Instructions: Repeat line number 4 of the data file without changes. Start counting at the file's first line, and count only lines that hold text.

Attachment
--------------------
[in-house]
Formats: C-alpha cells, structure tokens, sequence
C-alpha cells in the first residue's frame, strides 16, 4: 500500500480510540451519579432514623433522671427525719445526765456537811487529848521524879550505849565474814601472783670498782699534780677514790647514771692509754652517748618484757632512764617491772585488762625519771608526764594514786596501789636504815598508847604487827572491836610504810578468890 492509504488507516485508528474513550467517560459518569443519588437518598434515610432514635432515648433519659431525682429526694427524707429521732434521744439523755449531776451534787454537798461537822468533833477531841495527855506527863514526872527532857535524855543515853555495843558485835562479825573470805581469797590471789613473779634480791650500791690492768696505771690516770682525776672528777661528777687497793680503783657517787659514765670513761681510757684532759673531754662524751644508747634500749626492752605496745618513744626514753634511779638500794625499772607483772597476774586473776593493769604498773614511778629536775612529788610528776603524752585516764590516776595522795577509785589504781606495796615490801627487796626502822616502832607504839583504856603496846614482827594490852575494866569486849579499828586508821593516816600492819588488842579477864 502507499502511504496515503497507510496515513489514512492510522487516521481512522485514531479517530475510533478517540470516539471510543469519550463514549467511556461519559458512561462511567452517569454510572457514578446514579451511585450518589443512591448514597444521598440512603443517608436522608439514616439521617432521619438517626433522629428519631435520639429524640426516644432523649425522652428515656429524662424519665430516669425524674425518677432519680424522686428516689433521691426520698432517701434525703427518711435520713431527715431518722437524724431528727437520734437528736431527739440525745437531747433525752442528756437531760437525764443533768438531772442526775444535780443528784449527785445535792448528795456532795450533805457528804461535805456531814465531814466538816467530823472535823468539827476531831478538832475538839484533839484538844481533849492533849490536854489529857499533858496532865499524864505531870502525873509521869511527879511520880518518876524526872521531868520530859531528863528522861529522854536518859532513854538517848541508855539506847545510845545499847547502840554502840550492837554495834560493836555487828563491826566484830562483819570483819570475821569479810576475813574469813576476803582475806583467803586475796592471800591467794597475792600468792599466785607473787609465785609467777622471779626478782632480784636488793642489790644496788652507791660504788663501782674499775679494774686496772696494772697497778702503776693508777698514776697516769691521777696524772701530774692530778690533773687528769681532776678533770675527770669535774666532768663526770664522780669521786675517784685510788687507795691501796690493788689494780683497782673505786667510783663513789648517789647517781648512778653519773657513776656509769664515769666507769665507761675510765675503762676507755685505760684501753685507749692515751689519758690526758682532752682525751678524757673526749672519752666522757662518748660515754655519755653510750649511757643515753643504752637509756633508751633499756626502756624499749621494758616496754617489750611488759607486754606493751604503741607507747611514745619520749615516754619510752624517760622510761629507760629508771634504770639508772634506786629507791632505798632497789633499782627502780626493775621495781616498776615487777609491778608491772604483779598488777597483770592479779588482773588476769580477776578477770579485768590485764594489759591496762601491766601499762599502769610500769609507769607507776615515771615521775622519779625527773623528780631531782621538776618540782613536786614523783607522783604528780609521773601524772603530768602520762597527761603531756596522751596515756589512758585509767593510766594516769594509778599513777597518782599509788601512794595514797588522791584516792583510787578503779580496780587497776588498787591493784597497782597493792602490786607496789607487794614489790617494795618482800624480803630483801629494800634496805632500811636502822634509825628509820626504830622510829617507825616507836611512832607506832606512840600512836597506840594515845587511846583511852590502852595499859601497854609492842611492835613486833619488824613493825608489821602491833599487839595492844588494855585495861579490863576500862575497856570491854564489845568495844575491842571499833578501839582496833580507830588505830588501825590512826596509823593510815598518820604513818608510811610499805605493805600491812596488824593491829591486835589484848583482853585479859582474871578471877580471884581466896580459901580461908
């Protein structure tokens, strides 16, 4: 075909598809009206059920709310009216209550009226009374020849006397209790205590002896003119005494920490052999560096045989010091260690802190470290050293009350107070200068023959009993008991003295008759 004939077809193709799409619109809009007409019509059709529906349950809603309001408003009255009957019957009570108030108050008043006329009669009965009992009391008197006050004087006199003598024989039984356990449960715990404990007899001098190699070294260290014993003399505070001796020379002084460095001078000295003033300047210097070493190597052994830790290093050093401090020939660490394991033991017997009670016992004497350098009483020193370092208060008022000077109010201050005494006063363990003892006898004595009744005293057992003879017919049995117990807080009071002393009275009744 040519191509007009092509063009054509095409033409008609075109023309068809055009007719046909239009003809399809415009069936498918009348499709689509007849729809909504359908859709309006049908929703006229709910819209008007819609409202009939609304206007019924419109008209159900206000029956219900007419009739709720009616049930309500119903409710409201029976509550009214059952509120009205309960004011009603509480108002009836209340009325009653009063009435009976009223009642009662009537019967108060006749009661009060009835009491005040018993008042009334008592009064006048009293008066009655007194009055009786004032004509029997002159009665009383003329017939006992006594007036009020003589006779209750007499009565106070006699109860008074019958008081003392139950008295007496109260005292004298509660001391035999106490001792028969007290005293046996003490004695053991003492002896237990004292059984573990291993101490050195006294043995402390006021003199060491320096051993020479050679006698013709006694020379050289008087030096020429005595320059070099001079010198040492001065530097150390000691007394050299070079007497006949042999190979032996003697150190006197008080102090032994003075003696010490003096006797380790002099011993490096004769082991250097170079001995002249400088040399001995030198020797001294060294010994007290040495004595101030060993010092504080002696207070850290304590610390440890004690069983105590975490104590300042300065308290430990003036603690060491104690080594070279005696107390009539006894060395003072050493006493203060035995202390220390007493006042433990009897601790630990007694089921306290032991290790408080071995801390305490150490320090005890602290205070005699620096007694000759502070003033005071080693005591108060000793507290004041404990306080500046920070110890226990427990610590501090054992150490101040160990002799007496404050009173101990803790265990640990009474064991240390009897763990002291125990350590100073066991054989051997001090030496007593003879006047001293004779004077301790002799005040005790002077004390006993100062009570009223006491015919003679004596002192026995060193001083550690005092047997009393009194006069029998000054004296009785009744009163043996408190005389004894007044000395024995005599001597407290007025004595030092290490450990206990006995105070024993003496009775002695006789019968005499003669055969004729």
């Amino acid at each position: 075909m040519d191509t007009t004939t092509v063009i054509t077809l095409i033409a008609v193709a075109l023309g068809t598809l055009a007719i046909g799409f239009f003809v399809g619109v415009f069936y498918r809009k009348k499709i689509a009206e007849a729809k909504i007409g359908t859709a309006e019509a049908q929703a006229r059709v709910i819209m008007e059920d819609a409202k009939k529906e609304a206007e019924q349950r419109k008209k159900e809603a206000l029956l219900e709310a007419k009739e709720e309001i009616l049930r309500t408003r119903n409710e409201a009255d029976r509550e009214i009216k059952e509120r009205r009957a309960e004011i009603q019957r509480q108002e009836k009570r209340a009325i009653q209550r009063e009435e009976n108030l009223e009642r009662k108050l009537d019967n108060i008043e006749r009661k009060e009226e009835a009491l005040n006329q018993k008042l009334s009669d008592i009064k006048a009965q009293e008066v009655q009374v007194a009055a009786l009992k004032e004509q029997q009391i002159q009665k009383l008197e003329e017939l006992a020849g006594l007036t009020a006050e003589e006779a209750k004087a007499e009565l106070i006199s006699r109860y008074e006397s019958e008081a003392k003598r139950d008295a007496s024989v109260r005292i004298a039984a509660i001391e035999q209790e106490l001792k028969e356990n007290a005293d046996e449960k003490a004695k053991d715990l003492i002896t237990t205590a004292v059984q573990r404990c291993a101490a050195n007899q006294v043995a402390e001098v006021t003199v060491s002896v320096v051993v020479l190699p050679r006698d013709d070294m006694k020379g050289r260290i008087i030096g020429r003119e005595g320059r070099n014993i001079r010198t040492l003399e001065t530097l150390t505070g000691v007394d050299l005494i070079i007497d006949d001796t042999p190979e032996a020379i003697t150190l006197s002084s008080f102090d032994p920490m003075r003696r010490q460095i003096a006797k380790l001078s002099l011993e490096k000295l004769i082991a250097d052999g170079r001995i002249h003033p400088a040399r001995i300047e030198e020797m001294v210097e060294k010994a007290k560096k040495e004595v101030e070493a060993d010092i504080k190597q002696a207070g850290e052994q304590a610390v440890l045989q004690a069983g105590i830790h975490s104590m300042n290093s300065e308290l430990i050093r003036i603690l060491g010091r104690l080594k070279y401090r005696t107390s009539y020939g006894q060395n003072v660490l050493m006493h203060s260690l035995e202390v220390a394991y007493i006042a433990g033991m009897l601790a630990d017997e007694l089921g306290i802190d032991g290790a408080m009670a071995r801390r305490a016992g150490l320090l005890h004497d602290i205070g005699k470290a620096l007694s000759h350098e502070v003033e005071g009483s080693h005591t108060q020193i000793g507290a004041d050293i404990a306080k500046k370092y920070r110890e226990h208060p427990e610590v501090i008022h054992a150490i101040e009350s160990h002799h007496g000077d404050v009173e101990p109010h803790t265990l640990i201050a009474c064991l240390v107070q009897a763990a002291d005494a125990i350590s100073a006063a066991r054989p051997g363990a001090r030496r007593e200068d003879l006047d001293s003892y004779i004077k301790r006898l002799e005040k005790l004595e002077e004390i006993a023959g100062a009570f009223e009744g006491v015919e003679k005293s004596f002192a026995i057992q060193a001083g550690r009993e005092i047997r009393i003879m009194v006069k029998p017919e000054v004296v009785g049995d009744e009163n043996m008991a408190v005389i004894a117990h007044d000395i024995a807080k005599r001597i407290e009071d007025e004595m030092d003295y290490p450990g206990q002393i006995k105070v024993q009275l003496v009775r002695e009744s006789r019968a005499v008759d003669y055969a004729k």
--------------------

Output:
């Protein structure tokens, strides 16, 4: 075909598809009206059920709310009216209550009226009374020849006397209790205590002896003119005494920490052999560096045989010091260690802190470290050293009350107070200068023959009993008991003295008759 004939077809193709799409619109809009007409019509059709529906349950809603309001408003009255009957019957009570108030108050008043006329009669009965009992009391008197006050004087006199003598024989039984356990449960715990404990007899001098190699070294260290014993003399505070001796020379002084460095001078000295003033300047210097070493190597052994830790290093050093401090020939660490394991033991017997009670016992004497350098009483020193370092208060008022000077109010201050005494006063363990003892006898004595009744005293057992003879017919049995117990807080009071002393009275009744 040519191509007009092509063009054509095409033409008609075109023309068809055009007719046909239009003809399809415009069936498918009348499709689509007849729809909504359908859709309006049908929703006229709910819209008007819609409202009939609304206007019924419109008209159900206000029956219900007419009739709720009616049930309500119903409710409201029976509550009214059952509120009205309960004011009603509480108002009836209340009325009653009063009435009976009223009642009662009537019967108060006749009661009060009835009491005040018993008042009334008592009064006048009293008066009655007194009055009786004032004509029997002159009665009383003329017939006992006594007036009020003589006779209750007499009565106070006699109860008074019958008081003392139950008295007496109260005292004298509660001391035999106490001792028969007290005293046996003490004695053991003492002896237990004292059984573990291993101490050195006294043995402390006021003199060491320096051993020479050679006698013709006694020379050289008087030096020429005595320059070099001079010198040492001065530097150390000691007394050299070079007497006949042999190979032996003697150190006197008080102090032994003075003696010490003096006797380790002099011993490096004769082991250097170079001995002249400088040399001995030198020797001294060294010994007290040495004595101030060993010092504080002696207070850290304590610390440890004690069983105590975490104590300042300065308290430990003036603690060491104690080594070279005696107390009539006894060395003072050493006493203060035995202390220390007493006042433990009897601790630990007694089921306290032991290790408080071995801390305490150490320090005890602290205070005699620096007694000759502070003033005071080693005591108060000793507290004041404990306080500046920070110890226990427990610590501090054992150490101040160990002799007496404050009173101990803790265990640990009474064991240390009897763990002291125990350590100073066991054989051997001090030496007593003879006047001293004779004077301790002799005040005790002077004390006993100062009570009223006491015919003679004596002192026995060193001083550690005092047997009393009194006069029998000054004296009785009744009163043996408190005389004894007044000395024995005599001597407290007025004595030092290490450990206990006995105070024993003496009775002695006789019968005499003669055969004729």